Following the same loan terms, this would increase your loan quantum to around $725,000. This is sufficient to buy a mass market condo in the $900,000 range (if you can pay down just a little of that $1,200 a month in other debts, you can easily reach for properties in the million dollar range).
Due to the TDSR, a change of just $1,000 a month makes a big difference in the range of properties you can afford. With this in mind, perhaps it’s time for you and your spouse to talk to your respective bosses about a salary review?
$1,000 a month means owner-occupiers don’t have to bet everything on the housing market
Most of the time, you’re hoping your home value will appreciate. Many Singaporeans imagine they’ll sell off the house at retirement, and downgrade to a smaller flat. The price difference then acts as a retirement fund, or a supplement to it.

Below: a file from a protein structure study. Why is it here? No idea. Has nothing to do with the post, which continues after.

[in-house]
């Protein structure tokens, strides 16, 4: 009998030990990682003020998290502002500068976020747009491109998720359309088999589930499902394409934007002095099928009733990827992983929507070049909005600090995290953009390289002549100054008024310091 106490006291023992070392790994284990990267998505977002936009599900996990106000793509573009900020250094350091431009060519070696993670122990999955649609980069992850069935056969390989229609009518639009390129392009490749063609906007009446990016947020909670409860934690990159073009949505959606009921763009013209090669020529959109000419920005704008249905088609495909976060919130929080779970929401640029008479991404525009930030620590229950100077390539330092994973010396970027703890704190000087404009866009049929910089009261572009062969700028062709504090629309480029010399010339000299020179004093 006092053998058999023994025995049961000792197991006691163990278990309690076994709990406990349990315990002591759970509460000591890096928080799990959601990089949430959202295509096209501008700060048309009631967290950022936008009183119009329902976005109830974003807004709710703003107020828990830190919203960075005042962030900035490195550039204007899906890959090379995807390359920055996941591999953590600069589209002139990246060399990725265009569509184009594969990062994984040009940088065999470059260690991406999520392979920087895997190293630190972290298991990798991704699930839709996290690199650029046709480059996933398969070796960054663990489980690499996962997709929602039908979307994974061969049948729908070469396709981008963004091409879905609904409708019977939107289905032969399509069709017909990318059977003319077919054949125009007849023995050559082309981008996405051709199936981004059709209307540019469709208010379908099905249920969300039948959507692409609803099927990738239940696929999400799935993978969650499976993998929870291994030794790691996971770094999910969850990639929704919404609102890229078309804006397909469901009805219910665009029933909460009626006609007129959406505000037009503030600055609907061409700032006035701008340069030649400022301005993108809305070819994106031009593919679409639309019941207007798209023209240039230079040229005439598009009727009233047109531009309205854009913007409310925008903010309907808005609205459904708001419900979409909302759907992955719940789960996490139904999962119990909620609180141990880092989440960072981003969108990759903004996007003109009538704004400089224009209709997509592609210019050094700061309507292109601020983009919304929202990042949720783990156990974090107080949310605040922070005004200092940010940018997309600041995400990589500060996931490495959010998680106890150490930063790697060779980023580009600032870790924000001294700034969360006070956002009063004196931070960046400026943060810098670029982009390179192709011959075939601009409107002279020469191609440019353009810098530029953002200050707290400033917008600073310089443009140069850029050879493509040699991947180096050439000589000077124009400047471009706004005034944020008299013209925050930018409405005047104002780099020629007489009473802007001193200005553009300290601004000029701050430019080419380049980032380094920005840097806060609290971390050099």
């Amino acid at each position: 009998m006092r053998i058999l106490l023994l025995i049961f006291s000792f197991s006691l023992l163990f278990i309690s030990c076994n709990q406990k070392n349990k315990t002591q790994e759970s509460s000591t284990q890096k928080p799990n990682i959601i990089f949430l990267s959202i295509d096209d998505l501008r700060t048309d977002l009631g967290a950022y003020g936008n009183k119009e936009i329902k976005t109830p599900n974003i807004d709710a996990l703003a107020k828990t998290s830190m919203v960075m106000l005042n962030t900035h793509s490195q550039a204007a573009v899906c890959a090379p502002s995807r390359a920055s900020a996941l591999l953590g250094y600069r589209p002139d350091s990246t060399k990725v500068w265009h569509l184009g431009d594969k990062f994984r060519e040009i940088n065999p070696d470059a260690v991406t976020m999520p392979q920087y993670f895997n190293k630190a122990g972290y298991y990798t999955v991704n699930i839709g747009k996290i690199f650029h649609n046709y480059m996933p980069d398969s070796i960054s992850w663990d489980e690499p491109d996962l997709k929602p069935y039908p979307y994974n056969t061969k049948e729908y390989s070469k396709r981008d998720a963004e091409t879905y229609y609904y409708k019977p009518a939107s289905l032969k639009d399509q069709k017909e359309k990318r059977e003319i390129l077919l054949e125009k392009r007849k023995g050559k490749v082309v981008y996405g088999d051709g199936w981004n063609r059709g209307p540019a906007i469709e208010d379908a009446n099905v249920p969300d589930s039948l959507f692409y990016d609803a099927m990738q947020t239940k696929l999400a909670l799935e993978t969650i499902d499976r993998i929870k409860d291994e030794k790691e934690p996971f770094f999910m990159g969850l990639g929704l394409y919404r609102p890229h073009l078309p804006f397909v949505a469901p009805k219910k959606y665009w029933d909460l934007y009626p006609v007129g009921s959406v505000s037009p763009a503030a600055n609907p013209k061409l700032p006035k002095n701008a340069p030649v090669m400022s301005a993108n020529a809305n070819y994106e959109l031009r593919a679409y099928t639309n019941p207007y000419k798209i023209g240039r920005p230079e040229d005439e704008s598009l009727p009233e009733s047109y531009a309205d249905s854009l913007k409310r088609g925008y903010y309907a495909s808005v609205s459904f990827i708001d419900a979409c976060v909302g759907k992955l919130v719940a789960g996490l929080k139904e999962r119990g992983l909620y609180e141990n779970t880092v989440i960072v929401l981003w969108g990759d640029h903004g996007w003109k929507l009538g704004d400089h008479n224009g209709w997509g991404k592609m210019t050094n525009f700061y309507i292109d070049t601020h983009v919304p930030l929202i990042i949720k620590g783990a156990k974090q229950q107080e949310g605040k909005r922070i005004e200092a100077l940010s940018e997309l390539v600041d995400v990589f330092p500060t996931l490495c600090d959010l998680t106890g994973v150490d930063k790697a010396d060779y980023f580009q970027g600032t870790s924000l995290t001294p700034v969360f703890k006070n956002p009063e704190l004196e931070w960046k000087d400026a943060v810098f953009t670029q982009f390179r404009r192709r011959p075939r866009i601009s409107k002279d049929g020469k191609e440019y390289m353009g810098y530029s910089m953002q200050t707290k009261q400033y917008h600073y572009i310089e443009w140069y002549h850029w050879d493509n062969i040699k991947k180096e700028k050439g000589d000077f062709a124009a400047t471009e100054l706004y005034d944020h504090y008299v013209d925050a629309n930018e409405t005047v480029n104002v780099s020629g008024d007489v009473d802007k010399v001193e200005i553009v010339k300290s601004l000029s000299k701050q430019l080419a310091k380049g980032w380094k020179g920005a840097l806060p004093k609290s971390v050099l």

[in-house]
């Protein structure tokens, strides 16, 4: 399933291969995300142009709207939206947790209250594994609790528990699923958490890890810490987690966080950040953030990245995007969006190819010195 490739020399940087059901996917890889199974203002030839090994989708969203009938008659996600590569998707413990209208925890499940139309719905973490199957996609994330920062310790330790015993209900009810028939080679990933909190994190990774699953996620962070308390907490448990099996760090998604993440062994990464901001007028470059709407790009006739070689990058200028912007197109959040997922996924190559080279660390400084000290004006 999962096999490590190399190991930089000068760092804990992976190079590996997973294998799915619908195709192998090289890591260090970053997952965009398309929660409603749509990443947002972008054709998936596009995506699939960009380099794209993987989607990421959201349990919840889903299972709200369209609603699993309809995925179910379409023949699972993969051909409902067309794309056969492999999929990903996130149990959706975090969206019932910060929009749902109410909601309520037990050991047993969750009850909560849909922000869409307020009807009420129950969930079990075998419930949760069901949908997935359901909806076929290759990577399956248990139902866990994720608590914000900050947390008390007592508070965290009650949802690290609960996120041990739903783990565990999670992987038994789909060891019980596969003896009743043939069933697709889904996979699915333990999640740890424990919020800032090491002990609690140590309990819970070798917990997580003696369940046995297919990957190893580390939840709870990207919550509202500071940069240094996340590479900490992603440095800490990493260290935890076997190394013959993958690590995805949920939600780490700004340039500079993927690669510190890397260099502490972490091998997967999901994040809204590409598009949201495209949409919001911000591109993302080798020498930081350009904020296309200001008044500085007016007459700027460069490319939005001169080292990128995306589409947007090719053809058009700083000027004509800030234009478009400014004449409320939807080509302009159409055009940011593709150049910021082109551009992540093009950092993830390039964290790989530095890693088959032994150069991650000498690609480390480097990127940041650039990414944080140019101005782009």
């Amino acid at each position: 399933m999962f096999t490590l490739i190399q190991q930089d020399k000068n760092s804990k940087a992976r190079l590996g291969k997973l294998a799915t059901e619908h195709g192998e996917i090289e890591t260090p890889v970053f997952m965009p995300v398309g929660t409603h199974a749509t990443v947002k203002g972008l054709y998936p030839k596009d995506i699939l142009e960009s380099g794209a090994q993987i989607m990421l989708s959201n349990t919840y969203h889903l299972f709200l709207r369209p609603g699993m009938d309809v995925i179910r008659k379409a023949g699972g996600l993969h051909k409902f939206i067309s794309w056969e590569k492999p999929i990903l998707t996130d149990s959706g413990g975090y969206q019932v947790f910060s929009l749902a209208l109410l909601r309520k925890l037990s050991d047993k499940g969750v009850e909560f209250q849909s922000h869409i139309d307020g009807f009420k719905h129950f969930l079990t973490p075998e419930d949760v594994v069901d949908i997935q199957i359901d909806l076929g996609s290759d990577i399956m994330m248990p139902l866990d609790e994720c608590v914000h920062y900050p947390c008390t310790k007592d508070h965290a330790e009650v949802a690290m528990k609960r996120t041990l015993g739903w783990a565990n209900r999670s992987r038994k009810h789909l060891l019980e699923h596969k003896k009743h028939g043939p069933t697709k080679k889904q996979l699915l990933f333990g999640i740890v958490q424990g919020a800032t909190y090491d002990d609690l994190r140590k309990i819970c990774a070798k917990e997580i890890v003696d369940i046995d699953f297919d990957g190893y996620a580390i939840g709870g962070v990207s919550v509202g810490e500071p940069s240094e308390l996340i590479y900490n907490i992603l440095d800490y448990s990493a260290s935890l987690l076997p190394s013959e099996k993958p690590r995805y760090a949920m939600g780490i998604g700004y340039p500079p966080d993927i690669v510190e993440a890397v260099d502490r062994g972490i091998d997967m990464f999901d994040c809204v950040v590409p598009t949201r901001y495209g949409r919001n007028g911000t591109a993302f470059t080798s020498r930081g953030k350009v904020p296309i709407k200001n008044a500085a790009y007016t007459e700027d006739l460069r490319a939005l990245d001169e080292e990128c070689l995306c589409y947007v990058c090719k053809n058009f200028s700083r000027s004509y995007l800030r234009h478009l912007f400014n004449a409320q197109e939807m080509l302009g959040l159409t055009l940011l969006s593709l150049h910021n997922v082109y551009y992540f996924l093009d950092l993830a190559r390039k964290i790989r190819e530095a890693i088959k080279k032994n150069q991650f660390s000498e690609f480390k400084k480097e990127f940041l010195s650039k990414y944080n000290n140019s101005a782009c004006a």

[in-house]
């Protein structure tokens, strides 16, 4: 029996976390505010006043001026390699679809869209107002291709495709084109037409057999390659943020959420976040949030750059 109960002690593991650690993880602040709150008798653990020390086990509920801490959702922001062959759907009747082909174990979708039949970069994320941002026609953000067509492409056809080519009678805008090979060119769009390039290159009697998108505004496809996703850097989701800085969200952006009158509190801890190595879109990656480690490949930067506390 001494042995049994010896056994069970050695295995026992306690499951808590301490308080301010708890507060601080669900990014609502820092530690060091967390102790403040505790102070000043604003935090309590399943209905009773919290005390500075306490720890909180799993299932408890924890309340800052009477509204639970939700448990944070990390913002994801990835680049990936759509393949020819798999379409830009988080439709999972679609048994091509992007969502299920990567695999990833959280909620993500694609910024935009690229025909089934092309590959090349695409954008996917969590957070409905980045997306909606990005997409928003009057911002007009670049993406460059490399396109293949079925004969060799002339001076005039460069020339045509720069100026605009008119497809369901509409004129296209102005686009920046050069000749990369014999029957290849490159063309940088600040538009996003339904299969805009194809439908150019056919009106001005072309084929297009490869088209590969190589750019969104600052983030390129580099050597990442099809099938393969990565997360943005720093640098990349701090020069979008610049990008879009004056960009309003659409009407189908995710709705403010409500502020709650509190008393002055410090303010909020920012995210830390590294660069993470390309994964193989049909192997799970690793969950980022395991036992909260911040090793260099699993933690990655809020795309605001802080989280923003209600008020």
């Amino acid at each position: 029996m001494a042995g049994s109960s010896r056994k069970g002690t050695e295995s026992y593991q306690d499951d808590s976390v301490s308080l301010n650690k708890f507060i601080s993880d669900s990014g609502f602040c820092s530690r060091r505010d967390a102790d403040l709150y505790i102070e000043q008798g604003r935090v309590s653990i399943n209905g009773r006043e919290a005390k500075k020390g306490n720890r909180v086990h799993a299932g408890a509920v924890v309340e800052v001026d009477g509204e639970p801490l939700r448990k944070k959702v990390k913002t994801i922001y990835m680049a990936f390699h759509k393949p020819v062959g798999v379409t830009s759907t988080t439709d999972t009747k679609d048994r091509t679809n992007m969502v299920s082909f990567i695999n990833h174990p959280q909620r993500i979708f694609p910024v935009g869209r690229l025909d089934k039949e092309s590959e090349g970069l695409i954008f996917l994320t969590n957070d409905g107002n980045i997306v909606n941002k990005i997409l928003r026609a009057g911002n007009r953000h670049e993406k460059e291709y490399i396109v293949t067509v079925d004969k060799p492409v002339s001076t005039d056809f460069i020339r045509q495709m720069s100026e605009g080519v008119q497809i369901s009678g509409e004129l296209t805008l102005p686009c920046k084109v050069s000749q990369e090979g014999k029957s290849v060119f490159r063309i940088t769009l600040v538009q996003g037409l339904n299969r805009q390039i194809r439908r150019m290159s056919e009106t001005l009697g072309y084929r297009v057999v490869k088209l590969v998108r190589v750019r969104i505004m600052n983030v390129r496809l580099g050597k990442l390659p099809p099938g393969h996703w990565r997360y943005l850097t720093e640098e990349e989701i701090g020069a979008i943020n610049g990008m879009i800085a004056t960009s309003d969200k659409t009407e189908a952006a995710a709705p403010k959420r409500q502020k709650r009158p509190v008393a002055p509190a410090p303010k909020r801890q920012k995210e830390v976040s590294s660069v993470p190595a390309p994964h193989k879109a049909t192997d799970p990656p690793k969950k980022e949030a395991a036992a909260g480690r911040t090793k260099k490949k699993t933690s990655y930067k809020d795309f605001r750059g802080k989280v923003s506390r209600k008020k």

Now true that in general, property prices tend to go up (that’s true of almost any asset incidentally, including stocks). But remember don’t conflate “general” with “all”. There are people who don’t see their home values appreciate enough, or who are forced to sell during a downturn. There’s an inherent risk in assuming the housing market will be nice to you.
If you can set an extra $1,000 a month set aside, compounding at five per cent per annum (possible with most mainstream investments, like endowment plans), that’s just over $600,000 by the end of your 25 year loan tenure.
If your property doesn’t appreciate as well as you expect, or the housing market dips, this could make up the difference.
Two words: holding power
Holding power is key to property investments, and it’s also important to homeowners. There’s a misconception that, unless you’re very rich, your holding power is too limited for the property game. We’ve heard suggestions that you need to have fully paid off the house, or have literal millions in your bank account, to have sufficient holding power.
Now that’s nice to have; but you know what can give you sufficient holding power? An extra $1,000 a month, that’s it.
Most condo dwellers pay around $4,000 a month for their mortgage repayments. The fear is that, when they get retrenched, divorced, face litigation, etc, this becomes an unbearable expense. That results in the house going on a fire sale (sold fast, at a loss).